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The Tilted World: A Novel Hardcover – Deckle Edge, October 1, 2013
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Author One-on-One: Joshilyn Jackson and Beth Ann Fennelly and Tom Franklin
Joshilyn Jackson: Dixie Clay’s relationship with the orphan who falls into her care captures the visceral experience of Baby Love. My own kids are 11 and 16 now, but reading those passages, I had an almost physical response, a wave of something stronger than nostalgia. Can you talk about how you created this relationship?
Beth Ann Fennelly: Short version: I got knocked up. Tommy and I enjoyed a romantic trip to Provence, and I came home with food poisoning. After three weeks of not shaking the bug, it dawned on us—my “food poisoning” was a fetus. Sweet baby Nolan re-immersed us into the joys of the hands-on, every minute parenting of an infant (by then our “bigs” were turning ten and six). The physical rituals of feeding and bathing and diapering him synced me with Dixie Clay’s bodily rhythms. Mothers, I think, are hungry to see motherhood portrayed accurately in books. I know I am. And writing about a baby gave me an excuse to do what I really wanted to do anyway—study the marvelous creature that we’d somehow created.
JJ: The Tilted World is set against the dynamic backdrop of The Great Mississippi Flood of 1927. I’d never heard of it until I read your book. Why do you think it’s such a lost part of our history? How did you find it?
BAF: I think because so many of the people affected were poor Southerners—many of them black sharecroppers—the scale of the tragedy wasn’t registered by those who write history. But folks still talk about it here, and after Katrina, it was on a lot of people’s minds. There’s also an amazing nonfiction book about the flood called Rising Tide, by John M. Barry.
JJ: Music, especially blues and jazz, plays an important role in The Tilted World. How important is music in your own lives?
Tom Franklin: We both love music of all kinds (we recently saw Willie Nelson and Snoop Dogg perform in the same month), but especially enjoy Mississippi blues. During the flood, the blues was more than entertainment—it was soul-affirming. So many people were thrown together on the levee with nothing to do besides stare at the water—blues gave them a way to grieve and dream.
JJ: A married couple—both successful writers with very different visions and distinct voices—decides to write a novel together. It sounds like a recipe for divorce, disaster, or both. Yet here you are, you’re still best friends, and the book is wonderful. How did the collaboration come about?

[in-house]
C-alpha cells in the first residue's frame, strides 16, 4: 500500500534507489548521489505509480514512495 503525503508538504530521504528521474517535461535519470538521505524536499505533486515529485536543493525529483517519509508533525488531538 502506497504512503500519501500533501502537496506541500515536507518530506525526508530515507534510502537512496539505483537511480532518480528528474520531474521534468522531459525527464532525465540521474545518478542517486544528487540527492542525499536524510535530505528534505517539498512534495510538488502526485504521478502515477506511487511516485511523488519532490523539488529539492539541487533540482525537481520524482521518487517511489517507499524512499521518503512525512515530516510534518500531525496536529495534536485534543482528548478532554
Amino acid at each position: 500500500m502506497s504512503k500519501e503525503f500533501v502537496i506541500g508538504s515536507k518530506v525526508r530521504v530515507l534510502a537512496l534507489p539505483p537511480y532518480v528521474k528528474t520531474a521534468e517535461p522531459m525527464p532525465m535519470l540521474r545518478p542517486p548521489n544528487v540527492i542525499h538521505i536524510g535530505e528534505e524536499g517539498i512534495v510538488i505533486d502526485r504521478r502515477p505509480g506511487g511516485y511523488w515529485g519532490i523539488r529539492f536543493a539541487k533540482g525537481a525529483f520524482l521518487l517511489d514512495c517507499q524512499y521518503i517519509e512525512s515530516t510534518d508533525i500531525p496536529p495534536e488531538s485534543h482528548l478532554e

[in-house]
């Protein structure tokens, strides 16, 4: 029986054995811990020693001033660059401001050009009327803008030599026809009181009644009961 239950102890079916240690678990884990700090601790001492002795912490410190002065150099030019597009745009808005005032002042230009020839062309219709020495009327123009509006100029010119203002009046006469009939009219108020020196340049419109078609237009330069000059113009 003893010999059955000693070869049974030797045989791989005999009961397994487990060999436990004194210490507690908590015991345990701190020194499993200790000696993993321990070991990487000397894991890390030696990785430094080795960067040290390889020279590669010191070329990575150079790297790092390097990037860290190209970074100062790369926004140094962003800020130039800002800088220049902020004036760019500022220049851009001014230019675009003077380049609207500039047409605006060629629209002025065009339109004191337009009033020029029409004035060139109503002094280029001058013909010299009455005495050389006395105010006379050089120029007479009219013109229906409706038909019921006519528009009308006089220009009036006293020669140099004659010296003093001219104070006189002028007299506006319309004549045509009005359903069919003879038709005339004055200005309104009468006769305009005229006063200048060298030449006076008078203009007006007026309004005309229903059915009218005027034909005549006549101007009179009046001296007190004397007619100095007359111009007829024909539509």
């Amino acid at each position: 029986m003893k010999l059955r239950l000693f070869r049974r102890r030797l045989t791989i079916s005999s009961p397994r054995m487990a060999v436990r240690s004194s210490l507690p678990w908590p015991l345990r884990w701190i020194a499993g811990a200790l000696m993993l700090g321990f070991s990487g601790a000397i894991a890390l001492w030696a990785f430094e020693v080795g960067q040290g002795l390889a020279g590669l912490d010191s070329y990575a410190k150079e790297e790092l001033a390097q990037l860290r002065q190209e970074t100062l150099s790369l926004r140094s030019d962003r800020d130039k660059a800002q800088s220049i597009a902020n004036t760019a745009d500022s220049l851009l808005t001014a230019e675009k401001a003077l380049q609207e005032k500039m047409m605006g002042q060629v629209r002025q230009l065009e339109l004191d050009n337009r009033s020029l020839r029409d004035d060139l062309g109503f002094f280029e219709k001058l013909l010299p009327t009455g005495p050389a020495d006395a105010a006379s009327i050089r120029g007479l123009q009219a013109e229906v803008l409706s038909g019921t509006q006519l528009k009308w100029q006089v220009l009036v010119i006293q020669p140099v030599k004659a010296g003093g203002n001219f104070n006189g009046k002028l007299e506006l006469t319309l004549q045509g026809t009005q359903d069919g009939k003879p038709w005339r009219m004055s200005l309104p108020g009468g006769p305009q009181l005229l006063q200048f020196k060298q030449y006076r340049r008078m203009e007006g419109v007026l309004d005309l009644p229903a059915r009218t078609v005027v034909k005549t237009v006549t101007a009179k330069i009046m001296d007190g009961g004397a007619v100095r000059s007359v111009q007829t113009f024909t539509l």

TF:When my cousin heard we were writing a book together, he said, “High stakes poker, Tom.”
But it wasn’t. Instead, it turned out to be one of the best writing experiences of our lives. What happened was we’d written a collaborative short story, and after it was published, our agent, Nat Sobel, saw the story in a magazine and called me. “You should expand this story for your next novel,” he told me. “And you two should write it together.” Beth Ann took some convincing. As a poet, she’d always joked that fiction was a “lower art,” but after enough wheedling she decided to try it. It was fun to write together, fun to inhabit that world with her. We were almost sad when the book was finished. Now I have to see if I can convince her to write another.
From Publishers Weekly
Rough South writer Franklin (Crooked Letter, Crooked Letter) and the poet and nonfiction writer Fennelly (Great with Child), distill in this prohibition-era tale of bootleggers and revenuers an atmospheric draught of prose that is at once poetic and gritty. It's 1927 Mississippi, and Commerce Secretary Herbert Hoover has sent two unbribable federal revenue agents, Ted Ingersoll and Ham Johnson, into the maw of the Great Flood to investigate the disappearance of two other prohis from Hobnob Landing. On the way, Ingersoll and Ham find a baby, the lone survivor of a country-store looting gone bad. Ingersoll, an orphan himself, gives the boy to bootlegger Dixie Clay, a 22-year-old bereft of her own child. Along with her violent husband Jesse Holliver, Dixie might have been the last person to see the missing revenuers alive. Love for Dixie rises in Ingersoll's heart like the waters on the levee, and he knows that to fix things... would require broken vows and broken laws, blood, desertion, and money. There's a bit of corn in this mash, but fans of Fennelly will savor her depictions of a mother's ferocious love, and Franklin's following will shine to the violent rendering of a nearly forgotten time and ethos. (Oct.)
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This is a beautiful novel. Poetic and sweet with enough river roughnecks to make things interesting. The writing is lovely - very poetic. Highly recommended for people who like literary fiction.
Written by a married couple, who did such a good job I hope they work on another soon.